BMPCC4K Tips: The Difference Between Constant Bitrate and Constant Quality
In this write-up, we take a look at the new encoding options that come with Blackmagic RAW: constant bitrate and constant quality.
Earlier this year, Blackmagic Design retired the CinemaDNG format from their camera line (not you, URSA Mini 4.6K) and replaced it with Blackmagic RAW. The new codec offers some exciting features to the BMD camera lineup. We’ll look at the specifics at a later date; however, Constant Bitrate offers four encoding options: 3:1, 5:1, 8:1, and 12:1. And Constant Quality offers two quality settings: Q0 and Q5. What do these new settings mean? Let’s take a look.
Constant Bitrate is Blackmagic RAW’s offering to make sure your file sizes remain predictable and manageable because your media is never going to surpass the selected data rate. Low on card storage but have a lot to capture? Setting the RAW encoding to 8:1 will ensure that the data will not surpass 50MB/s. (The ratios, by the way, are derived from the file size of a single, unprocessed frame from the camera’s sensor.) While Constant Bitrate is a surefire setting, to make sure the file sizes and quality will remain as advertised, it may cause issues when the footage being captured could do without the extra compression, ensuring that all details of a busy scene are clear. Such examples include confetti, snow, bustling trees, and anything with a high number of interconnecting, moving objects. The system will need to adjust for more detail, but it can’t because the information to account for this is unavailable, which results in a drop in quality.
Likewise, you may be recording something that doesn’t need a high bitrate, but due to this encoding, the camera will continue to capture footage that could have been captured at a significantly smaller file size.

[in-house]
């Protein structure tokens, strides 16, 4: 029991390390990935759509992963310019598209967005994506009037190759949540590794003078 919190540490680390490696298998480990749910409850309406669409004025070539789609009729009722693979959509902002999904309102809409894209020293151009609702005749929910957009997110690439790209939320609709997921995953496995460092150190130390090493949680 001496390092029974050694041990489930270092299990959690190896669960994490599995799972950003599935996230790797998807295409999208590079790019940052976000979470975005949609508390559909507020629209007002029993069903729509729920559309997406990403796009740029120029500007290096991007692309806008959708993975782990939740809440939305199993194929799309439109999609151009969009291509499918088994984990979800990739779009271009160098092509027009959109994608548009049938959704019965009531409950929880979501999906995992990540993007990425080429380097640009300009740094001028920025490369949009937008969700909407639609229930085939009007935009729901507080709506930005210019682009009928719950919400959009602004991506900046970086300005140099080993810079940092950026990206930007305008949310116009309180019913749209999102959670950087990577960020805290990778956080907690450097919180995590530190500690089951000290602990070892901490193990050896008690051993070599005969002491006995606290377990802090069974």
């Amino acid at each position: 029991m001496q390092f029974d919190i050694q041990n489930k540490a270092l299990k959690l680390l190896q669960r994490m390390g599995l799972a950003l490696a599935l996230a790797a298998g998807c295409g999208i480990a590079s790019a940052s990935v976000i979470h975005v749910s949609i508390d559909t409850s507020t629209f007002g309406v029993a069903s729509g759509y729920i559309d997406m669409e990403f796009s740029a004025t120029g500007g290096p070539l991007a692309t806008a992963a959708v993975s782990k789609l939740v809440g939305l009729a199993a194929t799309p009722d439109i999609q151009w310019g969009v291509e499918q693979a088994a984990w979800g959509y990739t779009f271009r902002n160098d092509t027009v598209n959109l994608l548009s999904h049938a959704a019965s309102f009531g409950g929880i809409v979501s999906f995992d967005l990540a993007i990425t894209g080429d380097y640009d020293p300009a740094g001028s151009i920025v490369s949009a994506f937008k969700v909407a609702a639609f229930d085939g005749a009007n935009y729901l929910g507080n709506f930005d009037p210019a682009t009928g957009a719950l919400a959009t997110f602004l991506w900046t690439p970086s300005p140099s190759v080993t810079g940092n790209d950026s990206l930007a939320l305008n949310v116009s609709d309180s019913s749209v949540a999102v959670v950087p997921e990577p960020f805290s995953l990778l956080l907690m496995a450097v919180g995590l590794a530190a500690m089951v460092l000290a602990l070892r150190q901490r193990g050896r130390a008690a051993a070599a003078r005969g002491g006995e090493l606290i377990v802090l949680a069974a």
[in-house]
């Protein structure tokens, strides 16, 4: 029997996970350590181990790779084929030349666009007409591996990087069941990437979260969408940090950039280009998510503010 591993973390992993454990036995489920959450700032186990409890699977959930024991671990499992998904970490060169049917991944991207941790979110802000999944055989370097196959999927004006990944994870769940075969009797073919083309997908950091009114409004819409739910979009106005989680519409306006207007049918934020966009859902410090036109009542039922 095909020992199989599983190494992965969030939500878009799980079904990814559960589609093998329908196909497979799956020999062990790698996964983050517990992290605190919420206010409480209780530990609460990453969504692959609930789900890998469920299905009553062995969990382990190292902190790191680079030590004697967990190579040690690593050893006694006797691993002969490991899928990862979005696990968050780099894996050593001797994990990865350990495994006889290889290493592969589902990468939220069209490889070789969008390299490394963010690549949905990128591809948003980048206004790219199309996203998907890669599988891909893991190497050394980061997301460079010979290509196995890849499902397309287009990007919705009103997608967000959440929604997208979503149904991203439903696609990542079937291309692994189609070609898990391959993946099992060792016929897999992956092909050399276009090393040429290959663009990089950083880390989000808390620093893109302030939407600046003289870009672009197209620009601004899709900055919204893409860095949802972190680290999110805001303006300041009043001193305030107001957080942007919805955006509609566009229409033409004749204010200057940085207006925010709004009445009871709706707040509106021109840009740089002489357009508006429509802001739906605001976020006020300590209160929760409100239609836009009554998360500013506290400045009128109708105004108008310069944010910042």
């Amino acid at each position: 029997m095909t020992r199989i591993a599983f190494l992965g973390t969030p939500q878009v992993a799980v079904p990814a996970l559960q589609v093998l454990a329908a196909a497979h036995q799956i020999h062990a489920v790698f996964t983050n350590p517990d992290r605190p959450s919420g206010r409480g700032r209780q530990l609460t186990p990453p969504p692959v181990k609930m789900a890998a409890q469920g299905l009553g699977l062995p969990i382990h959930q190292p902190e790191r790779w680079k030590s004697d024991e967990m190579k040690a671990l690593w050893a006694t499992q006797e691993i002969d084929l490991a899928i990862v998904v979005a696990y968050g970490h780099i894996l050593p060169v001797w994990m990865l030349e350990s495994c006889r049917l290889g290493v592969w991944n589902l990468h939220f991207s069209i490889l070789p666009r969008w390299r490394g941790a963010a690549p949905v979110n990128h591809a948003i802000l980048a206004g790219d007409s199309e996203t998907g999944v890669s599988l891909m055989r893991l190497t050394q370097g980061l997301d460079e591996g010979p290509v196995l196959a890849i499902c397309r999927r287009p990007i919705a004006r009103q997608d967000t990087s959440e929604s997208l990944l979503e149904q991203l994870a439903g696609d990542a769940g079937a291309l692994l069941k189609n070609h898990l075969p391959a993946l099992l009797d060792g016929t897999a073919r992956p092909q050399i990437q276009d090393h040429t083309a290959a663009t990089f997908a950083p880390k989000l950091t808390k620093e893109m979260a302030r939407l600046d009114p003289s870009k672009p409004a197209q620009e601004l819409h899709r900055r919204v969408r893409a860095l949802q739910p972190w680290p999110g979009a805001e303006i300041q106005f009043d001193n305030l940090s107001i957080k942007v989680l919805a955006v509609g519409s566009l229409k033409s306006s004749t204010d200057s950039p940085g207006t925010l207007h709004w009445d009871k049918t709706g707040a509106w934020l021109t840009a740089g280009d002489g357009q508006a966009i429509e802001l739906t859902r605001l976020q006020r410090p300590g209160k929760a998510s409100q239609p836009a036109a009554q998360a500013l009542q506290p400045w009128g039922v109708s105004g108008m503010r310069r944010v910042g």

Constant Quality, on the other hand, has a variable bitrate with no upper data limit. This means if you’re filming a wedding and the guests start throwing confetti and rice, and more objects enter into focus, the bitrate will adjust to account for the increase in complex frame information, maintaining the overall quality of the entire image. Of course, this comes with larger file sizes that you can’t predict.
Note, however, that the drop in quality between the two encoding options and between the various options is, of course, minimal. It’s not as if you’re dropping from 4K to 720p. The difference in image data, at most, is only going to be visible at a zoomed-in level, and the discrepancy in quality will be yours to judge for your content. In the images below, can you tell which photo was shot at Constant Bitrate 12:1 and Constant Quality Q0?
Okay, both stills are only 755 x 400. It may be tough to compare, but on the surface, there isn’t a noticeable difference. It’s only when we zoom in at 225 percent that we can see the level of detail disregarded at 12:1. Even then, at 225 percent, it’s not terrible.
We can see the image detail holds less clarity, which would be more predominant in the flowers and foliage. Ideally, we would need a video comparison to properly show this. In the following video from LumaForge, Patrick Southern demonstrates (using video) an example of the encoding difference — along with further deconstructions of the Blackmagic Raw Encoding. But still, we need to acknowledge that at the lowest 4K RAW setting, this is zoomed in at 225 percent and still holds up great.
Deciding how to shoot ultimately comes down to what you’re filming. Visual effects (VFX) plates and scenes with bustling information should be shot at Constant Quality, while elements that maintain similar image values throughout the entire scene can be shot at a Constant Bitrate.
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